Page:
Some stores require an ID for all returns and refunds. This makes it more difficult for criminals to get cash, credit or other goods for items they’ve stolen.
HAVE RECEIPTS READY
This is probably the most important aspect of returning gifts, but often the most difficult when you’re returning a gift you received. If you can tactfully ask your gift giver for the receipt, you’re in good shape. If not, all is not lost. Calling ahead will help you determine whether or not you can return a gift without a receipt. Many stores will do this, but might require an ID. Without a receipt you’ll have to settle for the sales price amount that’s in effect the day you return the item, rather than the day it was purchased.
When you’re buying gifts the first time, have a separate envelope for all receipts and print out receipts and confirmations of every online purchase you make. As a courtesy to gift recipients, include your receipts with your gifts. To make this less tacky, put the receipt in a sealed envelope your giftee can open at her discretion.
DON’T OPEN THE PACKAGING
Don’t tear off plastic wrap, break seals or otherwise damage boxes or packaging if you want to exchange the item or get a refund. If the package is opened or damaged, call ahead to find out the store policy on opened gifts. Some stores might take the item back after a visual inspection of the contents.
REVIEW ONLINE PURCHASE POLICIES
You will most likely be responsible for the return shipping costs when returning gifts purchased online. Review the company’s return policies to make sure you ship the item to the correct location. Pack the item securely and consider buying insurance from the shipper if the item is more valuable than the free insurance the shipper offers. Save your shipping documents. Even if it seems like an easy procedure, call the company to make sure you have followed all directions and ask for any tips the phone associate can give you.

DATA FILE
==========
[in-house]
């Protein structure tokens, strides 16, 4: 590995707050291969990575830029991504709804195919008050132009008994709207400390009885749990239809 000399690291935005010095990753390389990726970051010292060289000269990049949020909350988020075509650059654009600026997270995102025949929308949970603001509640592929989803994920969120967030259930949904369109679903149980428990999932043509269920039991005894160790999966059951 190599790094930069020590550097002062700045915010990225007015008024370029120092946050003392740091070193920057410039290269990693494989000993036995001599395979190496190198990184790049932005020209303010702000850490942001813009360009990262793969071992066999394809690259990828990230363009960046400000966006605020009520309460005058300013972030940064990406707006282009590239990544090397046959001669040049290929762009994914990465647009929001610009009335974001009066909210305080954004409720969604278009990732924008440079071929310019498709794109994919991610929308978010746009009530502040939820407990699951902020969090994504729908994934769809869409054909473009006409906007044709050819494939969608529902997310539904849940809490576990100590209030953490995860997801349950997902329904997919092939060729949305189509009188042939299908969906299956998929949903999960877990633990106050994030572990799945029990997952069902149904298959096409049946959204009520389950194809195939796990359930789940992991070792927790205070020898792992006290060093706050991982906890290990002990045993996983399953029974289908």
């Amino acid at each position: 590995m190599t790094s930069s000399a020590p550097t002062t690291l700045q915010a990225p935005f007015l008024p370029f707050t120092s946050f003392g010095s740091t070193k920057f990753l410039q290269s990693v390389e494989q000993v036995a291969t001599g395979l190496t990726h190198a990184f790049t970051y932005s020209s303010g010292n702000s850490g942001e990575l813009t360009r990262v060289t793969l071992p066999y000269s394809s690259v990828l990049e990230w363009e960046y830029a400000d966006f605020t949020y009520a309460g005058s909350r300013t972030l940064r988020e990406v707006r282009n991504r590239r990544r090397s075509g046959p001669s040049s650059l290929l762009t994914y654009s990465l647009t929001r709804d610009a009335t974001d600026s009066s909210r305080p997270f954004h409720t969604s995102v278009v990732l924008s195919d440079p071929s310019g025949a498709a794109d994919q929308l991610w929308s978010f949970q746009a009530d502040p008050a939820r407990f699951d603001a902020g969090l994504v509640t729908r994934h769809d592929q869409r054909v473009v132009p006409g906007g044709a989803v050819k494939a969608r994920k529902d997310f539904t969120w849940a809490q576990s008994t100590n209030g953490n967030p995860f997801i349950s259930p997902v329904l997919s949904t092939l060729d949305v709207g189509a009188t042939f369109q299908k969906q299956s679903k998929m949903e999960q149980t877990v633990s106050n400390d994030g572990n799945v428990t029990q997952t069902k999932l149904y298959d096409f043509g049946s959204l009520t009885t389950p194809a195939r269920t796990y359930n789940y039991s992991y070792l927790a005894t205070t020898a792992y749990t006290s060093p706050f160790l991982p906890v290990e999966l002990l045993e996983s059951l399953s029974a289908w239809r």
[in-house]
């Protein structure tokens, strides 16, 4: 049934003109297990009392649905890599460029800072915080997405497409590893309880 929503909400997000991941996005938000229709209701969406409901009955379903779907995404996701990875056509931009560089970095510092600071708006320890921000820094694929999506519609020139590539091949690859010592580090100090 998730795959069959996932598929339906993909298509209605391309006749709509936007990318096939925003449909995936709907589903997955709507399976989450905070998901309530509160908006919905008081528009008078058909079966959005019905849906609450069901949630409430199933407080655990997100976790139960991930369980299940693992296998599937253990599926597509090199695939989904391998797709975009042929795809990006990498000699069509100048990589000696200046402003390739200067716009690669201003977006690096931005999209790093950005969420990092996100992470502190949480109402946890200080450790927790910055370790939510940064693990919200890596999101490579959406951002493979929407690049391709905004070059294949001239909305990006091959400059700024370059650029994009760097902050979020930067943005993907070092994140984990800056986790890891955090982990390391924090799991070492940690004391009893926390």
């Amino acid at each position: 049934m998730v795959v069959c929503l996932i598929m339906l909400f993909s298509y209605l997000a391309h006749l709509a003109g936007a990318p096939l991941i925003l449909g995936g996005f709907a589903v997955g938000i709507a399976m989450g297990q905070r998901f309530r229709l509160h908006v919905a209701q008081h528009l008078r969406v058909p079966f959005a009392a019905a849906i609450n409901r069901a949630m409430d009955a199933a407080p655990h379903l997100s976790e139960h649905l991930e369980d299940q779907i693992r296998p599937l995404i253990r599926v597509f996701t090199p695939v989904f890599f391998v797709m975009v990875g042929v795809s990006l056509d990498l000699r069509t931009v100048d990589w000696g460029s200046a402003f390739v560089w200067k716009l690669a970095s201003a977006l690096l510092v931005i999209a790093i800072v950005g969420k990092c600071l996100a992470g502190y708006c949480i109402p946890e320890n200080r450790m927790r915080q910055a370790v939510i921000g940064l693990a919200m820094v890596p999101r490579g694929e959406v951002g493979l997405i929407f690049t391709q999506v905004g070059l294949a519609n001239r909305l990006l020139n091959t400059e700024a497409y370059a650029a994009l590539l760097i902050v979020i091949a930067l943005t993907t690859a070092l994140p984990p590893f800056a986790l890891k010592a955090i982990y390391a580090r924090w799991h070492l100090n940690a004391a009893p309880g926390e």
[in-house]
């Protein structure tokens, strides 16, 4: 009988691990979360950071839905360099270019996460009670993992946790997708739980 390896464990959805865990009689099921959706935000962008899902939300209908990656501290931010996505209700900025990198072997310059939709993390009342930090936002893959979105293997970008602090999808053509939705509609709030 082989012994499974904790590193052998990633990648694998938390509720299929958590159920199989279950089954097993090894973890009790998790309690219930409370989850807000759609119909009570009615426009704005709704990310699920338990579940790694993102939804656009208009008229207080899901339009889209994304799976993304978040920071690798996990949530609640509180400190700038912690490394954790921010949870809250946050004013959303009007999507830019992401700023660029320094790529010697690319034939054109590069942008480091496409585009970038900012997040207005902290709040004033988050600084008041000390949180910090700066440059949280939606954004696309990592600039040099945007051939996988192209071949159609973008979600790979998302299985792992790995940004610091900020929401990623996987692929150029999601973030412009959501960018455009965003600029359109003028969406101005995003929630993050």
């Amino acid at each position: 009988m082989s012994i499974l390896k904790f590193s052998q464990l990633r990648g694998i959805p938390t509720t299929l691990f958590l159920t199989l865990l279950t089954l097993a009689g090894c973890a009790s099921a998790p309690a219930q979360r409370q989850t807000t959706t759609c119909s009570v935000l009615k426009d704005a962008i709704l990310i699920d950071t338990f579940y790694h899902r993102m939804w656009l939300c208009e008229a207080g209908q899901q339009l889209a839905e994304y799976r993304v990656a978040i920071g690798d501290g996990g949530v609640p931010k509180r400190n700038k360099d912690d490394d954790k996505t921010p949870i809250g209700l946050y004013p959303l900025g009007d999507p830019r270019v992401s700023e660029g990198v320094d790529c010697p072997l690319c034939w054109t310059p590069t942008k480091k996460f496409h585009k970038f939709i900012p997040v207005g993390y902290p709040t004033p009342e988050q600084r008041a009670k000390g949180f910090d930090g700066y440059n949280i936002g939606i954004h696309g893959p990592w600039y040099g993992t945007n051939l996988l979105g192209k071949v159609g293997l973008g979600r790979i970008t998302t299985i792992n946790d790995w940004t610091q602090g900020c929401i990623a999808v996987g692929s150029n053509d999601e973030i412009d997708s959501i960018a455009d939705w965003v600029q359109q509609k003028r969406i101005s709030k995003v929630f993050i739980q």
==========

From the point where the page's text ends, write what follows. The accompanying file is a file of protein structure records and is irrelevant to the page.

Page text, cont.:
SWAP GIFT CARDS FOR CASH
If you received a gift card for a store that has nothing you want, you can sell your gift cards (at a discount) on a number of websites, such as giftcards.com, cardcash.com or carpool.com. If the amount is $100 or more, you might ask friends or family if they want to buy the card at a discount. Just make sure this doesn’t get back to the person who gave you the card. You can also put a gift card on Craigslist or eBay, but you’ll have extra mailing costs.
AVOID THE PROBLEM ALTOGETHER
Give gift cards: If you want to reduce the hassles associated with returning gifts you gave to your kids or partner, or to reduce the chance a friend or co-worker will have to exchange your item, find out where they like to shop and give a gift card.
Re-gift: If you receive a gift you don’t want, think about who else might like it. Re-gifting can usually be done discreetly and creates a win/win for you and your giftee. Just make sure the items isn’t something the person who gave it to you will ask to see the next time she stops by for a visit or ends up seeing it at your friend’s house.
This article was written by Sam Ashe-Edmunds, contributor for The Daily Clutch.